$rakeFrom my experience, this probably means that you have installed other versions of rails or some other conflicting gems in your local gem repository (~/.gem).
can't activate rails (= 2.2.2, runtime), already activated rails-2.3.2
How did this happen? Well, you probably installed those gems without using the sudo command.
When you install ruby gems as a user without root or admin privileges, ruby will warn you that you are not installing those gems for the entire system.
WARNING: Installing to ~/.gem since /Library/Ruby/Gems/1.8 andDon't worry -- you can recover from this misstep. Those locally installed gems will probably interfere with gems that have been installed system-wide. No problem.
/usr/bin aren't both writable.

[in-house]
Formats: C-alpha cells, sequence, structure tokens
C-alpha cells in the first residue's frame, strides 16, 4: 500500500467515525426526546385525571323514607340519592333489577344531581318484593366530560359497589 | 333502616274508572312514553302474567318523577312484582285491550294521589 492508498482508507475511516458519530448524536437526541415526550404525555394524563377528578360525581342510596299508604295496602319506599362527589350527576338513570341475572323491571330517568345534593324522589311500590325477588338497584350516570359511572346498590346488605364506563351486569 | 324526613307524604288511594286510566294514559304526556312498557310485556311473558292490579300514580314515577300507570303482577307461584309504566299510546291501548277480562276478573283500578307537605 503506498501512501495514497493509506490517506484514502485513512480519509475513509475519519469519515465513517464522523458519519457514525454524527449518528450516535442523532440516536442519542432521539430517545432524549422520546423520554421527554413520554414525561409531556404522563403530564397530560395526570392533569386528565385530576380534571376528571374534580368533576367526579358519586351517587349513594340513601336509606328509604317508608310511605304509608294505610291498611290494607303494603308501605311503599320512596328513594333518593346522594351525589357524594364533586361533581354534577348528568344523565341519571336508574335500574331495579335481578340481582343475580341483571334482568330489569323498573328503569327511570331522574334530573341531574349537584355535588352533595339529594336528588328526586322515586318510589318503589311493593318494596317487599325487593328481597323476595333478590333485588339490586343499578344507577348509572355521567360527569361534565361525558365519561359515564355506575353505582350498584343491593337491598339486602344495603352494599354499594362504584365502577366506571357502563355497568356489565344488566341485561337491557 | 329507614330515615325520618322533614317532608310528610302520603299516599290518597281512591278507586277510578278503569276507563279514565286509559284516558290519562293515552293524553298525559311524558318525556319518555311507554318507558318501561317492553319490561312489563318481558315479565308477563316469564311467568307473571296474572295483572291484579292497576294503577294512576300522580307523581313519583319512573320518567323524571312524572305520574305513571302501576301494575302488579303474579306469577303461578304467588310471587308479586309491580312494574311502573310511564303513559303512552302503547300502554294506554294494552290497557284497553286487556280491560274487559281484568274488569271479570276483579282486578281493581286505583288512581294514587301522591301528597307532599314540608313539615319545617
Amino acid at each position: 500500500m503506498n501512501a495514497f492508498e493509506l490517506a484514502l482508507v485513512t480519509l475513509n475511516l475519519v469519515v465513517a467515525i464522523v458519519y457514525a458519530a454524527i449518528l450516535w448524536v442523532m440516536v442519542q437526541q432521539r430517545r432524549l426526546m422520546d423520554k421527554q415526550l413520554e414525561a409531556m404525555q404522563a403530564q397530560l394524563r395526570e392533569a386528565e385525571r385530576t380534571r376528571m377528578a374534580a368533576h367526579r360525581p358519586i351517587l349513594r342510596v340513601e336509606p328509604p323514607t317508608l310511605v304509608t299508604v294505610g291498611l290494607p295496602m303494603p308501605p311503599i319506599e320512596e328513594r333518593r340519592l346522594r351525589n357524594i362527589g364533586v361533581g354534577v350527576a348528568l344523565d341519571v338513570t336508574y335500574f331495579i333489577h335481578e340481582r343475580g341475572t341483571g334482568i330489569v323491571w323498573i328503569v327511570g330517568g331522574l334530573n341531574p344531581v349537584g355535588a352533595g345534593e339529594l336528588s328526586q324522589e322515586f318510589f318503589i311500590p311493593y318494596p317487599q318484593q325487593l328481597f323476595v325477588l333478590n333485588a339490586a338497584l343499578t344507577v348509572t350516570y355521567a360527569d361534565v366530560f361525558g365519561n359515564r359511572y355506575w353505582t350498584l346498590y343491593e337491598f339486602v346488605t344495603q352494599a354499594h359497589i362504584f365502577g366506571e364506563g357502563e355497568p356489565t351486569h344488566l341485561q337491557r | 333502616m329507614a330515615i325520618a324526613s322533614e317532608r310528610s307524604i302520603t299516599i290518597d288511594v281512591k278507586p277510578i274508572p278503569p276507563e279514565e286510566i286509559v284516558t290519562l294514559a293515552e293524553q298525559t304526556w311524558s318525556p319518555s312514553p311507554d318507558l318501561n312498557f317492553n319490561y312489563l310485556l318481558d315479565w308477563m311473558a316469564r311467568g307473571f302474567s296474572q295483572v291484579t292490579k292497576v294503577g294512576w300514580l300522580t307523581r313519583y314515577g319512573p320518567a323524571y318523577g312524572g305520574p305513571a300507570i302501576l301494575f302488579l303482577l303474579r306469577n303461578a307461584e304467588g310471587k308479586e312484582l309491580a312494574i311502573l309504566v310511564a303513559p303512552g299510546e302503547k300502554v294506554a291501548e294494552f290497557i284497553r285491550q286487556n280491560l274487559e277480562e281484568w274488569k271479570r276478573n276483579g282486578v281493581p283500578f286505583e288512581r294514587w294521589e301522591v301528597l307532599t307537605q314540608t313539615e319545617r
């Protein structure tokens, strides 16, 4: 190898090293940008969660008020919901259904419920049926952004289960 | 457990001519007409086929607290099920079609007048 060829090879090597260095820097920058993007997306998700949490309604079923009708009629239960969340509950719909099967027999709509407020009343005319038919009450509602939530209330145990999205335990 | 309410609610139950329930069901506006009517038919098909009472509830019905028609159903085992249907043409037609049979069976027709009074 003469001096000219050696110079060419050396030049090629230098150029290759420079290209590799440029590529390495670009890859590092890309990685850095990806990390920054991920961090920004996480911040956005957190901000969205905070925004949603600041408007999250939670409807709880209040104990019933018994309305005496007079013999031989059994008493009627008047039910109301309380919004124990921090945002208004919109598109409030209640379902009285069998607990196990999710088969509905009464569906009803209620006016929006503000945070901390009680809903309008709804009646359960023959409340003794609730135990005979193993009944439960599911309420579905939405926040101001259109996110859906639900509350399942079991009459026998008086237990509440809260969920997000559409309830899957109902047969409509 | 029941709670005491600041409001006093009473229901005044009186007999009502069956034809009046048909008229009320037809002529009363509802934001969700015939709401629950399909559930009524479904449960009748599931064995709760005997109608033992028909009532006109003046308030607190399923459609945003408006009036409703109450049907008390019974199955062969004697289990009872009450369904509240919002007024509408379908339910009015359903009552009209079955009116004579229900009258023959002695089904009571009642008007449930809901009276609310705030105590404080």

WARNING: You don't have /Users/nels.nelson/.gem/ruby/1.8/bin in your PATH,
gem executables will not run.
$rm -rf ~/.gem/ruby/*/cache/*BUT WAIT!!
$rm -rf ~/.gem/ruby/*/doc/*
$rm -rf ~/.gem/ruby/*/gems/*
$rm -rf ~/.gem/ruby/*/specifications/*
Don't just delete stuff because you are told to. Examine those directories, and make sure that you have already installed those gems for the entire system. If not you will have to reinstall them for the entire system if you still need to, and if you have admin privileges (you can use the sudo command).
$sudo gem install <your gem>Now that you have removed those gems from your user-local gem repository, you should be able to actually reinstall them. This means that you should make a list of what you had previously installed.